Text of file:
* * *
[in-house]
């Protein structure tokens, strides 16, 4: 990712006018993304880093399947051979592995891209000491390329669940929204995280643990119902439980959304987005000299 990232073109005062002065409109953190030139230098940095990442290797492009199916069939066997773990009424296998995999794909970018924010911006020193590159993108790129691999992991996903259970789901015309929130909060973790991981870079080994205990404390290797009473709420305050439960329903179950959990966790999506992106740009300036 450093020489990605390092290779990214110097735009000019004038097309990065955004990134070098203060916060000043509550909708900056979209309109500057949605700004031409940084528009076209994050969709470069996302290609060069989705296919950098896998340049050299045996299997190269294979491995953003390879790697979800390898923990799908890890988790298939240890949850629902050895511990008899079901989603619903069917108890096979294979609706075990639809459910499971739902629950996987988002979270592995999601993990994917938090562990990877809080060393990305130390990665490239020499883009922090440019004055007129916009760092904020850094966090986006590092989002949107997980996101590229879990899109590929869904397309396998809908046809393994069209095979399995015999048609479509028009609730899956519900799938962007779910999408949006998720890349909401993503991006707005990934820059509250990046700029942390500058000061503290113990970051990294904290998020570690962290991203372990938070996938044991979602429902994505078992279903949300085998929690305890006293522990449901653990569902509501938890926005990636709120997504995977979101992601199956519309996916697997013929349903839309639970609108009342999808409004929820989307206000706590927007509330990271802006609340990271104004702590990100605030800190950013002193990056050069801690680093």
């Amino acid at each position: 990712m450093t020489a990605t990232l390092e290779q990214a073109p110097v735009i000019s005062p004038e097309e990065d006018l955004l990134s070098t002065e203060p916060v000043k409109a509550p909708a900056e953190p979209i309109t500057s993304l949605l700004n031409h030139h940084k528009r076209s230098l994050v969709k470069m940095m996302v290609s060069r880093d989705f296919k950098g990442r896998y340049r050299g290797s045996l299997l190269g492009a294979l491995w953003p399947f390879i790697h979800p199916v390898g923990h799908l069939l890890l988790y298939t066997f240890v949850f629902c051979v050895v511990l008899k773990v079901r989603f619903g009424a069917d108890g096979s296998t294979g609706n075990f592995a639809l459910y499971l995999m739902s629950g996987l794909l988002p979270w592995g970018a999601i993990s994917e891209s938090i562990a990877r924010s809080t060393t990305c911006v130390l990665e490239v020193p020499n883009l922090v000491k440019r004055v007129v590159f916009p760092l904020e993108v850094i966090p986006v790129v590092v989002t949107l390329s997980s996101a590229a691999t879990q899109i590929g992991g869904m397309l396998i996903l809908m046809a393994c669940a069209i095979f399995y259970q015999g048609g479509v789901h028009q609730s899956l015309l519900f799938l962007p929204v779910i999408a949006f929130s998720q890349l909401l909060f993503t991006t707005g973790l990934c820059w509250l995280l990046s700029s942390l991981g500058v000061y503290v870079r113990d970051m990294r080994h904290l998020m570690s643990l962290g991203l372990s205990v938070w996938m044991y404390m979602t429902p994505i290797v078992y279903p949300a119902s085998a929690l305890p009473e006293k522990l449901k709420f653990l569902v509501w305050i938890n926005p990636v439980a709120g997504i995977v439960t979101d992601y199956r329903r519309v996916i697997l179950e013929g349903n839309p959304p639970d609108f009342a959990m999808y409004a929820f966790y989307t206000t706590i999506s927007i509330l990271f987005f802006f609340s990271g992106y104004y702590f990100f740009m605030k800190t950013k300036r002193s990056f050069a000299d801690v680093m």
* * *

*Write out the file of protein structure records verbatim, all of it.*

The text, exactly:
[in-house]
């Protein structure tokens, strides 16, 4: 990712006018993304880093399947051979592995891209000491390329669940929204995280643990119902439980959304987005000299 990232073109005062002065409109953190030139230098940095990442290797492009199916069939066997773990009424296998995999794909970018924010911006020193590159993108790129691999992991996903259970789901015309929130909060973790991981870079080994205990404390290797009473709420305050439960329903179950959990966790999506992106740009300036 450093020489990605390092290779990214110097735009000019004038097309990065955004990134070098203060916060000043509550909708900056979209309109500057949605700004031409940084528009076209994050969709470069996302290609060069989705296919950098896998340049050299045996299997190269294979491995953003390879790697979800390898923990799908890890988790298939240890949850629902050895511990008899079901989603619903069917108890096979294979609706075990639809459910499971739902629950996987988002979270592995999601993990994917938090562990990877809080060393990305130390990665490239020499883009922090440019004055007129916009760092904020850094966090986006590092989002949107997980996101590229879990899109590929869904397309396998809908046809393994069209095979399995015999048609479509028009609730899956519900799938962007779910999408949006998720890349909401993503991006707005990934820059509250990046700029942390500058000061503290113990970051990294904290998020570690962290991203372990938070996938044991979602429902994505078992279903949300085998929690305890006293522990449901653990569902509501938890926005990636709120997504995977979101992601199956519309996916697997013929349903839309639970609108009342999808409004929820989307206000706590927007509330990271802006609340990271104004702590990100605030800190950013002193990056050069801690680093």
């Amino acid at each position: 990712m450093t020489a990605t990232l390092e290779q990214a073109p110097v735009i000019s005062p004038e097309e990065d006018l955004l990134s070098t002065e203060p916060v000043k409109a509550p909708a900056e953190p979209i309109t500057s993304l949605l700004n031409h030139h940084k528009r076209s230098l994050v969709k470069m940095m996302v290609s060069r880093d989705f296919k950098g990442r896998y340049r050299g290797s045996l299997l190269g492009a294979l491995w953003p399947f390879i790697h979800p199916v390898g923990h799908l069939l890890l988790y298939t066997f240890v949850f629902c051979v050895v511990l008899k773990v079901r989603f619903g009424a069917d108890g096979s296998t294979g609706n075990f592995a639809l459910y499971l995999m739902s629950g996987l794909l988002p979270w592995g970018a999601i993990s994917e891209s938090i562990a990877r924010s809080t060393t990305c911006v130390l990665e490239v020193p020499n883009l922090v000491k440019r004055v007129v590159f916009p760092l904020e993108v850094i966090p986006v790129v590092v989002t949107l390329s997980s996101a590229a691999t879990q899109i590929g992991g869904m397309l396998i996903l809908m046809a393994c669940a069209i095979f399995y259970q015999g048609g479509v789901h028009q609730s899956l015309l519900f799938l962007p929204v779910i999408a949006f929130s998720q890349l909401l909060f993503t991006t707005g973790l990934c820059w509250l995280l990046s700029s942390l991981g500058v000061y503290v870079r113990d970051m990294r080994h904290l998020m570690s643990l962290g991203l372990s205990v938070w996938m044991y404390m979602t429902p994505i290797v078992y279903p949300a119902s085998a929690l305890p009473e006293k522990l449901k709420f653990l569902v509501w305050i938890n926005p990636v439980a709120g997504i995977v439960t979101d992601y199956r329903r519309v996916i697997l179950e013929g349903n839309p959304p639970d609108f009342a959990m999808y409004a929820f966790y989307t206000t706590i999506s927007i509330l990271f987005f802006f609340s990271g992106y104004y702590f990100f740009m605030k800190t950013k300036r002193s990056f050069a000299d801690v680093m």